The Psychology of Ego-Involvements: Social Attitudes & Identifications

By Muzafer Sherif; Hadley Cantril | Go to book overview

CHAPTER 11
EGO-INVOLVEMENTS IN CONCRETE SOCIAL
SITUATIONS

In our review of experiments and controlled investigations (ch. 6), we saw how various kinds of ego-involvements entered in to shape or modify experience and behavior. We saw how an individual identified himself with certain occupational or status groups, how his role as a member of a class was related to affectively toned attitudes. We found that in some instances experience and behavior were modified by ego-involvements which resulted from the acceptance of established norms and values, whereas some ego-involvements resulted from the momentary demands of the actual experimental situation in which the individual found himself.

The concept of ego-involvement is, of course, not a mere artifact created to account for artificial laboratory situations or for the facts obtained in other controlled investigations. Indeed, the laboratory experiments and other investigations came sometime after observations of concrete social situations had suggested the usefulness and validity of the concept. [4, 5, 41] Equipped with a knowledge of how the ego develops in the child, how it is re-formed in adolescence, how it is constituted and how it affects behavior in controlled laboratory situations, we now have some solid basis from which to view ego-involved activities as they can be seen in concrete social situations.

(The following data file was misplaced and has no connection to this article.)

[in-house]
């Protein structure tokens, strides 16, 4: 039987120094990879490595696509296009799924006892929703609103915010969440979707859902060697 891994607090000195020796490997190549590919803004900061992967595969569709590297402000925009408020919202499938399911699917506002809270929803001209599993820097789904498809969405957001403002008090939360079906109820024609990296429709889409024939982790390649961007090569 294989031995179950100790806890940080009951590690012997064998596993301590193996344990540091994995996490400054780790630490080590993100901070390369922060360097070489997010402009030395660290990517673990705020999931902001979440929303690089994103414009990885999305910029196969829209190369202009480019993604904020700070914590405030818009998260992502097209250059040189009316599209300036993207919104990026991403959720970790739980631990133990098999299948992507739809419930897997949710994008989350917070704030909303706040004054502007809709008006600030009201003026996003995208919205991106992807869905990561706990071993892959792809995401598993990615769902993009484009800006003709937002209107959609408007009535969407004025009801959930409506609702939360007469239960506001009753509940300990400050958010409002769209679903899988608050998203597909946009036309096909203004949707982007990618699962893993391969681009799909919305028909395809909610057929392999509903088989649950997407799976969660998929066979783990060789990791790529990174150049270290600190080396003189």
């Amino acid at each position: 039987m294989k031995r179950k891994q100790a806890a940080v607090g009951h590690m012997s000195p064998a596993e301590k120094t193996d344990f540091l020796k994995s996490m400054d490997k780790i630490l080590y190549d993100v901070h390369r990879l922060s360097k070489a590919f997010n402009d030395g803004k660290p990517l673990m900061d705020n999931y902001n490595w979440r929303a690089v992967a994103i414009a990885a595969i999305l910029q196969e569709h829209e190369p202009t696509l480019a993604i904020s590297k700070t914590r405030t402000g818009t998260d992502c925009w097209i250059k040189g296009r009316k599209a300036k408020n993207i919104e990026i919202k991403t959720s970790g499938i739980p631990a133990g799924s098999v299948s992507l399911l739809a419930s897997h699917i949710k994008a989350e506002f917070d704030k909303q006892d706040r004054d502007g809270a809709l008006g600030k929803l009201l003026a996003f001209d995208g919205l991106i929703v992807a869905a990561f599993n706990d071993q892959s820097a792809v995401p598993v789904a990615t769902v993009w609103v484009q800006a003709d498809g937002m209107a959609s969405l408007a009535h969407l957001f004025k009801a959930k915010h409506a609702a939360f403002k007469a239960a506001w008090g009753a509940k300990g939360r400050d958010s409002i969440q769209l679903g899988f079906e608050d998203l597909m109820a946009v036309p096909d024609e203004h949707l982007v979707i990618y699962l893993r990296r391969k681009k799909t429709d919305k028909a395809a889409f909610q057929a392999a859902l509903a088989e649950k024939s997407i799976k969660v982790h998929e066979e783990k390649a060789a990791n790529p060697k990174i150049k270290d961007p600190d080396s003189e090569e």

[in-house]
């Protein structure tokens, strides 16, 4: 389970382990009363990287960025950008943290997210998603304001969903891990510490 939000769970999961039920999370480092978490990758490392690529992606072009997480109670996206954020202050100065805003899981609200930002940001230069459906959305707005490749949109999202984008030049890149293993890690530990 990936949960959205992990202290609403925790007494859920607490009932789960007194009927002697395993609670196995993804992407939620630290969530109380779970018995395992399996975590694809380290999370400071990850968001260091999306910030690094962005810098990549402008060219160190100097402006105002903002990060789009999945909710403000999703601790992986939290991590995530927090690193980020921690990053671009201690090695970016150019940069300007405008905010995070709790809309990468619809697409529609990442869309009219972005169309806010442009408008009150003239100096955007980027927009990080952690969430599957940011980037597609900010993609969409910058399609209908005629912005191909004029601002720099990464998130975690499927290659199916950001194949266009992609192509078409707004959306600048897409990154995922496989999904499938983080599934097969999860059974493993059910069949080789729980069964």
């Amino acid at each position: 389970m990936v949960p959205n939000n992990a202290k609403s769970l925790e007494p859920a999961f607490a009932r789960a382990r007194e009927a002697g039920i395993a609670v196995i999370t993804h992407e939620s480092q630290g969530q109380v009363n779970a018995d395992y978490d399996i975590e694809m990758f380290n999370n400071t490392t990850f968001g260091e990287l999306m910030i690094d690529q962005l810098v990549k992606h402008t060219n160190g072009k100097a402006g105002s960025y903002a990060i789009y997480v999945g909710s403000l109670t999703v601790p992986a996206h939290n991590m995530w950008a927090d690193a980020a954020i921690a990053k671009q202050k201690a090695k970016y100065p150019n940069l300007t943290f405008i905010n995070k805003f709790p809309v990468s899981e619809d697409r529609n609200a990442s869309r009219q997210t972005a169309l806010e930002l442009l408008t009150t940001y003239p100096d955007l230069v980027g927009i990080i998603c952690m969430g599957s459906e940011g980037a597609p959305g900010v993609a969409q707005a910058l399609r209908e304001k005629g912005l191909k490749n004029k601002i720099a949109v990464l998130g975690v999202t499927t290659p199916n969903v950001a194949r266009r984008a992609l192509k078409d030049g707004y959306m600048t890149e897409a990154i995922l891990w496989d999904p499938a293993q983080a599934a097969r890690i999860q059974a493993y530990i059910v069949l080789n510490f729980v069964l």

We can consider only a scattered few of the thousands of examples one might choose for analysis. We shall proceed from relatively simple to more complicated situations. We repeat again that the basic psychological principles are the same, whether they are demonstrated in laboratory experiments, controlled investigations, simple or complicated situations of everyday life.

"The apparel oft proclaims the man." Whatever the origin or

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